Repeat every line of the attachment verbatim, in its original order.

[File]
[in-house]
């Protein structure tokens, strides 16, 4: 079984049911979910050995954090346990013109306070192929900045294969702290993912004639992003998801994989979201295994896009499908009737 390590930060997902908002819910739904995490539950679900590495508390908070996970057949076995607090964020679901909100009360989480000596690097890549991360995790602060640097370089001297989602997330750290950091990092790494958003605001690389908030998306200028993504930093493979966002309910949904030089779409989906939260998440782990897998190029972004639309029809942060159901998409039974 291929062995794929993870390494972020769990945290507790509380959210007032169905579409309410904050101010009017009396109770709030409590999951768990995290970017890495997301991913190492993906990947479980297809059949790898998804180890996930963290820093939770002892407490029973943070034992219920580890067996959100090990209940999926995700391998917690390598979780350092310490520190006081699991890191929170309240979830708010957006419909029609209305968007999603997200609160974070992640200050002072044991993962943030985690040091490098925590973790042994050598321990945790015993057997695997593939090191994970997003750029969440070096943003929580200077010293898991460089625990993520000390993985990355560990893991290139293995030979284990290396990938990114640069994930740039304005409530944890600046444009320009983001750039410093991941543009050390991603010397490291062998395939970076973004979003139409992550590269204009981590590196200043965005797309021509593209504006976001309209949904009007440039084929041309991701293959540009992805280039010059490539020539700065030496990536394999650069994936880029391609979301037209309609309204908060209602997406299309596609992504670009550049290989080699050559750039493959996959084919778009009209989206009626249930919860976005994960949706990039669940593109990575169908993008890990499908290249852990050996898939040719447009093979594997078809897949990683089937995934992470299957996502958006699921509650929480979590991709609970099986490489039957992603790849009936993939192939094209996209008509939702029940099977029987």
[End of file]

[in-house]
């Protein structure tokens, strides 16, 4: 079984049911979910050995954090346990013109306070192929900045294969702290993912004639992003998801994989979201295994896009499908009737 390590930060997902908002819910739904995490539950679900590495508390908070996970057949076995607090964020679901909100009360989480000596690097890549991360995790602060640097370089001297989602997330750290950091990092790494958003605001690389908030998306200028993504930093493979966002309910949904030089779409989906939260998440782990897998190029972004639309029809942060159901998409039974 291929062995794929993870390494972020769990945290507790509380959210007032169905579409309410904050101010009017009396109770709030409590999951768990995290970017890495997301991913190492993906990947479980297809059949790898998804180890996930963290820093939770002892407490029973943070034992219920580890067996959100090990209940999926995700391998917690390598979780350092310490520190006081699991890191929170309240979830708010957006419909029609209305968007999603997200609160974070992640200050002072044991993962943030985690040091490098925590973790042994050598321990945790015993057997695997593939090191994970997003750029969440070096943003929580200077010293898991460089625990993520000390993985990355560990893991290139293995030979284990290396990938990114640069994930740039304005409530944890600046444009320009983001750039410093991941543009050390991603010397490291062998395939970076973004979003139409992550590269204009981590590196200043965005797309021509593209504006976001309209949904009007440039084929041309991701293959540009992805280039010059490539020539700065030496990536394999650069994936880029391609979301037209309609309204908060209602997406299309596609992504670009550049290989080699050559750039493959996959084919778009009209989206009626249930919860976005994960949706990039669940593109990575169908993008890990499908290249852990050996898939040719447009093979594997078809897949990683089937995934992470299957996502958006699921509650929480979590991709609970099986490489039957992603790849009936993939192939094209996209008509939702029940099977029987």